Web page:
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December 15, 2019 

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AD CURVE: The aggregate demand curve, which is a graphical representation of the relation between aggregate expenditures on real production and the price level, holding all ceteris paribus aggregate demand determinants constant. The aggregate demand, or AD, curve is one side of the graphical presentation of the aggregate market. The other side is occupied by the aggregate supply curve (which is actually two curves, the long-run aggregate supply curve and the short-run aggregate supply curve). The negative slope of the aggregate demand curve captures the inverse relation between aggregate expenditures on real production and the price level. This negative slope is attributable to the interest-rate effect, real-balance effect, and net-export effect.

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DEMAND-DRIVEN BUSINESS CYCLES:

Business-cycle instability caused by changes in one or more of the four aggregate demand expenditures on gross domestic production--consumption expenditures, investment expenditures, government purchases, and net exports. This is one of two basic types of business cycles--the other being supply-driven business cycles. Demand-driven business cycles tend to be the more common of the two types.
Demand-driven business cycles occur when shocks to the aggregate demand side of the economy create instability. An increase in aggregate demand triggers an expansion and a decrease in aggregate demand causes a contraction.

Historical evidence suggests that business-cycle instability is primarily the result of changes in aggregate demand. The aggregate expenditure underlying most demand-driven business cycles is investment expenditures. However, government purchases and consumption expenditures are also notable.

The Process

Regardless of which expenditure triggers the instability, demand-driven business cycles follow a common pattern--a pattern that generally involves all expenditures.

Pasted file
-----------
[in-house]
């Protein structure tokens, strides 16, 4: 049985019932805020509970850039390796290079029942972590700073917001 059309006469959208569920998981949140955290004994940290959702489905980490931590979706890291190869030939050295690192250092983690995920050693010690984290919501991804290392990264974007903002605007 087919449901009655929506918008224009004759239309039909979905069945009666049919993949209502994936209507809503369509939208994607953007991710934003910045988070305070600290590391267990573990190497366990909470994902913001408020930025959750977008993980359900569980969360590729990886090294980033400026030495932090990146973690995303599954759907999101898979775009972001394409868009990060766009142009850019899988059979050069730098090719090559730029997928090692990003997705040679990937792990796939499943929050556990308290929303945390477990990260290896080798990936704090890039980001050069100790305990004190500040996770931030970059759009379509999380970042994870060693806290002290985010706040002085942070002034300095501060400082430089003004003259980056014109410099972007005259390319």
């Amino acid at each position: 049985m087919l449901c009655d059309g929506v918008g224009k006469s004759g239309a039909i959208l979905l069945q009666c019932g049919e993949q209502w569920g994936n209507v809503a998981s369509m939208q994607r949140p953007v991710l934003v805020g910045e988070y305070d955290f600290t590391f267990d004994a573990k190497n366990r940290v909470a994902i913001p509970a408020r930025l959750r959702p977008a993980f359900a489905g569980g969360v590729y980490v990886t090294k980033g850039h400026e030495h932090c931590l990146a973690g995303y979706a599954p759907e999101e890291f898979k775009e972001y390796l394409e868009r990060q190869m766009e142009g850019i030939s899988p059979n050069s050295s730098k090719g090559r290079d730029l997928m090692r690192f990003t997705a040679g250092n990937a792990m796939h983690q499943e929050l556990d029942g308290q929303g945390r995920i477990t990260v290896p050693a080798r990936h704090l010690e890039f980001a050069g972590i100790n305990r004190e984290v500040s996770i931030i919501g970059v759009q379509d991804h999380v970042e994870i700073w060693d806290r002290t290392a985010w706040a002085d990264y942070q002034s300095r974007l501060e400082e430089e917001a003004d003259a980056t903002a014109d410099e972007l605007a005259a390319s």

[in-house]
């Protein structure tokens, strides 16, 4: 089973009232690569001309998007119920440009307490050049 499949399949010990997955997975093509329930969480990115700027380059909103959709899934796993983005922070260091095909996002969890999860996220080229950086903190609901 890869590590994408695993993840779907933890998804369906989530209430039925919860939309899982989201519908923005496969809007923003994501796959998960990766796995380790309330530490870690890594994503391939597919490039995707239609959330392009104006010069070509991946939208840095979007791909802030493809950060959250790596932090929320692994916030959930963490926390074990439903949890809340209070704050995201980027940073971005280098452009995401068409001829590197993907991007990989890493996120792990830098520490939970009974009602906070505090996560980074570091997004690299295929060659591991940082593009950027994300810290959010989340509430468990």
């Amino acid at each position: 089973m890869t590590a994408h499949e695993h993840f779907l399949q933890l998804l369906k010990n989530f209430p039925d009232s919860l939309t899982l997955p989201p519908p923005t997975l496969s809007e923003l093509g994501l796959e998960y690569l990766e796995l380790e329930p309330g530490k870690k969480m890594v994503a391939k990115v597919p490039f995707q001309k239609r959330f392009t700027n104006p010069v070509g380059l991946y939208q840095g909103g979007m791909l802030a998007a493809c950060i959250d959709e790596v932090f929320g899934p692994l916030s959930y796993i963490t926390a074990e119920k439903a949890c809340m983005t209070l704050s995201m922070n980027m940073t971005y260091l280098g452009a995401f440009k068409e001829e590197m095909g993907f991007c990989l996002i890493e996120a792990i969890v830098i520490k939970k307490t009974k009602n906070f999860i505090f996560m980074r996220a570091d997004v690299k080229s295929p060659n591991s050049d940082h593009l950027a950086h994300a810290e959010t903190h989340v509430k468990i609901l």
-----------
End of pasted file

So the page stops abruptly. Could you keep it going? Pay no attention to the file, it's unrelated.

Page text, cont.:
• Heading Down: After an expansionary period, a contraction is triggered by a decrease in one of the four expenditures, which causes a reduction in gross domestic product. The circular flow model indicates that, less revenue received by the business sector for producing goods and services, results in a decline in factor payments to the resources used in production. This means a decrease in national income.

    The decline in national income means the household sector reduces consumption, saving, and taxes. With less consumption, the household sector purchases less gross domestic product, which generates less revenue that the business sector can use for factor payments, which means a further decline in national income.

    With less saving diverted to the financial markets, investment expenditures on capital goods decline. The business sector purchases less gross domestic product, which generates less revenue that the business sector can use for factor payments, which means a further decline in national income.

    With fewer taxes diverted to the government sector, government purchases decline, especially those by state and local governments. The government sector purchases less gross domestic product, which generates less revenue that the business sector uses for factor payments, which means a further decline in national income.